‘A Cure for Wellness’ is the right dosage of gothic mystery

A Cure for Wellness (2017)

Directed by Gore Verbinski

Maybe you read some negative reviews. Maybe you just don’t like scary movies. Maybe you were busy. Whatever the reason, you probably didn’t see “A Cure for Wellness,” director Gore Verbinski’s medical thriller, in theaters. Not many people did. In its first weekend, it placed 11th at the box office. Worse than the rest of the new releases, plus eight movies that had already been out a week or more. I’m here to tell you that despite some confusing plot holes and a 140 minute run-time, “A Cure for Wellness” really isn’t everything you fear.

Let’s face it, Lockhart (Dane DeHaan) is pretty young to be a big shot financial executive. That’s because he took some shortcuts to get his corner office in Manhattan. His colleagues on the board know that, so they send him on an undesirable and time-consuming mission—to retrieve their CEO, Robert Pembroke (Harry Groener), from a spa resort in the Swiss Alps. He’s been there longer than the board was expecting, and he sent a mysterious letter implying he wouldn’t be coming back anytime soon. Upon arriving, Lockhart sees why. The desolated hilltop facilities, run by Dr. Heinreich Volmer (Jason Isaacs), have everything a patient could want—except free will.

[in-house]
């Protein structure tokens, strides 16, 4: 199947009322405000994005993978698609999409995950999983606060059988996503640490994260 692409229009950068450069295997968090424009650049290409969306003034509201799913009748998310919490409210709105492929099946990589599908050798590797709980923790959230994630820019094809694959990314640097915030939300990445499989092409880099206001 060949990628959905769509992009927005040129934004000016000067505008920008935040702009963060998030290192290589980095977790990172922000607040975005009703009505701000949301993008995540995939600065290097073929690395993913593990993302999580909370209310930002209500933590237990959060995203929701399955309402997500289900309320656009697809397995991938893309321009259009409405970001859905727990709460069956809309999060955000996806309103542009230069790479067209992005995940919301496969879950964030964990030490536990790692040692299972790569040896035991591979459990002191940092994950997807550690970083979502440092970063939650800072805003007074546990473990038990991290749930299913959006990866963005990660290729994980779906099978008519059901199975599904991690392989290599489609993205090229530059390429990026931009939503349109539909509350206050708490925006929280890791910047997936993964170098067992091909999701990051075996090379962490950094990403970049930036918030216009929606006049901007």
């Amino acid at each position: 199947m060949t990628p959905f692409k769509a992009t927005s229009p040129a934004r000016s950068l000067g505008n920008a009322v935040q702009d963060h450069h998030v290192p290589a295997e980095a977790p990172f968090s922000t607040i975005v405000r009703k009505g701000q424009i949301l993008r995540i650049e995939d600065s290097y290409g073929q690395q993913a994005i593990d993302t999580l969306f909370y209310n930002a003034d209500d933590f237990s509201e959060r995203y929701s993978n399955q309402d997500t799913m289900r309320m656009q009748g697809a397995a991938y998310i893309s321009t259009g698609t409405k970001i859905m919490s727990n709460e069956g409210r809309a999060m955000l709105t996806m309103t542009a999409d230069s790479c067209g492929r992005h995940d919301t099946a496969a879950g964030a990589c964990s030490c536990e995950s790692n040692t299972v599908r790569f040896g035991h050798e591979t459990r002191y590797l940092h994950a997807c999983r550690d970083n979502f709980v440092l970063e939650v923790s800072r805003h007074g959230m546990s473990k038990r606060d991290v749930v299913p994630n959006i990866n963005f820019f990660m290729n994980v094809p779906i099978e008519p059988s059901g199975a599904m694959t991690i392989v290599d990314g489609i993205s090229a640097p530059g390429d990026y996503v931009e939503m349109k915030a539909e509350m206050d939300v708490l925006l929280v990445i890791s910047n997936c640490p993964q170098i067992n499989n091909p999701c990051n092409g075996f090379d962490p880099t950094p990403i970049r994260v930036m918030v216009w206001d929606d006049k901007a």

There’s a level of mutually understood absurdity to “A Cure for Wellness,” like all of Verbinski’s work (including the animated “Rango,” the first few “Pirates of the Caribbean” movies, and “The Lone Ranger”). You forgive a few envelope-pushing twists and turns, and as a reward, you’re treated to a lengthy mystery with more layers than you at first imagine. The twisted tale gets more winding and weird the deeper you go. Over the course of the first hour or more, you’re introduced to a number of mysteries, so many that you don’t know which ones will be resolved, much less how they might be resolved. The most fascinating for me is a folktale about the wealthy baron who used to live on the grounds where the sanatorium now stands, and his series of unethical and twisted science experiments he conducted—the cause and exact nature of which are disagreed-upon local legend. The castle-like sanatorium at the film’s center becomes as much of a plot point and vibrant character as a setting. It provides every unique room and function you could desire for a gothic mystery.

Ever since “The Patriot,” Jason Isaacs’s particular brand of theatrical—almost campy—drama has been enjoyable to me. Here, it’s taken to a new level. Dane DeHaan is the perfect choice for Lockhart, the cold, businesslike professional. The angst he debuted in “Chronicle” is now a fine-tuned cynicism, which is more mature and much easier to handle. And playing Hannah, a girl of an indeterminate age who is referred to as a “special case” at the sanatorium, Mia Goth gives us all the freedom to wonder who her character is and how she’ll factor into the plot. Goth keeps her cards close.

A well-crafted gothic story told in full, “A Cure for Wellness” is perfect escapism, the chance to think about a movie rather than simply consume it. Maybe the questions don’t have answers, and maybe that has more to do with laziness on the screenwriter’s part than any cleverly intended mystery, but I like to believe it’s the latter.


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